The Clintons are nothing if not survivors. And the secretary of state proved that again in 2010 - leveraging her global celebrity and substantial political skills to great effect as the nation's diplomat-in-chief.
Clinton was everywhere in the past year, traveling to 55 countries and receiving a rock-star reception in nearly every one. Her popularity extended beyond the diplomatic crowd and into the citizenry, the sort of U.S. outreach needed after eight years of the Bush administration.
Clinton's gaze - and travel schedule - turned more often than not to Asia, echoing President Obama's focus on the region's potential as collaborator and competitor. She also worked extensively in the Middle East, even though those efforts stalled when direct talks between the Israelis and Palestinians broke off this fall.
Through it all, Clinton seemed to revel in the adulation - a welcome change from the grinding negativity of the 2008 presidential primary. Her tough image was also softened with her turn as mother of the bride when her daughter Chelsea was married in August.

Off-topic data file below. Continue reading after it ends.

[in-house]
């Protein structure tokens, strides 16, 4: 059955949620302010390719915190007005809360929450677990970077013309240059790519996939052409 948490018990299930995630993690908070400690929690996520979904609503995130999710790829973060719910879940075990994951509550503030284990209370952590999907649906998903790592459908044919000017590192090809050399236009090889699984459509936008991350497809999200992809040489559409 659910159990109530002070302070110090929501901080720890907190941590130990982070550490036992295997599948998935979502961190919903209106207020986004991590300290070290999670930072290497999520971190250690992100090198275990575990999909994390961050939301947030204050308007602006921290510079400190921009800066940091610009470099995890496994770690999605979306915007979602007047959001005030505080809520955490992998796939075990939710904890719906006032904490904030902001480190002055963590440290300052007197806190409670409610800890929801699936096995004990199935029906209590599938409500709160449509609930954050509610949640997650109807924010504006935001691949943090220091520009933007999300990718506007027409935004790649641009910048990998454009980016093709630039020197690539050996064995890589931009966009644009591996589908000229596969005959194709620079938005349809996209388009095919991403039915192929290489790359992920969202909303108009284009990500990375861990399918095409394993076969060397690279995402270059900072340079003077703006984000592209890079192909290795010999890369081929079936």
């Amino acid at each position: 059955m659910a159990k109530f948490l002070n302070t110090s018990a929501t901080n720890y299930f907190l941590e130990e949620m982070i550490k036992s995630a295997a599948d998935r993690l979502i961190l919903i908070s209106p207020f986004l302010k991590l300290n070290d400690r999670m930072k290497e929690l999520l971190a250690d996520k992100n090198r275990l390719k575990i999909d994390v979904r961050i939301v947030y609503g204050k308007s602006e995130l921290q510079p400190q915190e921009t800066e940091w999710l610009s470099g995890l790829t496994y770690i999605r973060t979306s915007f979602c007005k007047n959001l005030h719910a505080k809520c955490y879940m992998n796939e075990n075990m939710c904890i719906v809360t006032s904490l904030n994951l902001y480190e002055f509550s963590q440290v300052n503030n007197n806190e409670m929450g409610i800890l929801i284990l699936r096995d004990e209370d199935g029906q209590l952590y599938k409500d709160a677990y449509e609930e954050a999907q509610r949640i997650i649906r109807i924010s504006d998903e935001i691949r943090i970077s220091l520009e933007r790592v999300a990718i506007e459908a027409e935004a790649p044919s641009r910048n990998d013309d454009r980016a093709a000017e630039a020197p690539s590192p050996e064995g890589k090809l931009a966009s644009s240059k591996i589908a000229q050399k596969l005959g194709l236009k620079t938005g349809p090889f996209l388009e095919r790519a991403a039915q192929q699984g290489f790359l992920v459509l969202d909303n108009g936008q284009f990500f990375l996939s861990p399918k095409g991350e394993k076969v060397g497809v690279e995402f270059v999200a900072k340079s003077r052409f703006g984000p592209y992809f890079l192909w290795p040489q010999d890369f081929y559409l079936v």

The year ended on a down note as Clinton coped with the controversy created by WikiLeaks and weathered the loss of Richard Holbrooke, an envoy she brought into the administration one of the country's leading international trouble-shooters.
However, it's hard to see Clinton as anything other than a winner in 2010 - a victory that proves, yet again, there are second (and third and fourth) acts in politics.
And, remember, Clinton will only be 69 years old in 2016. Just sayin'.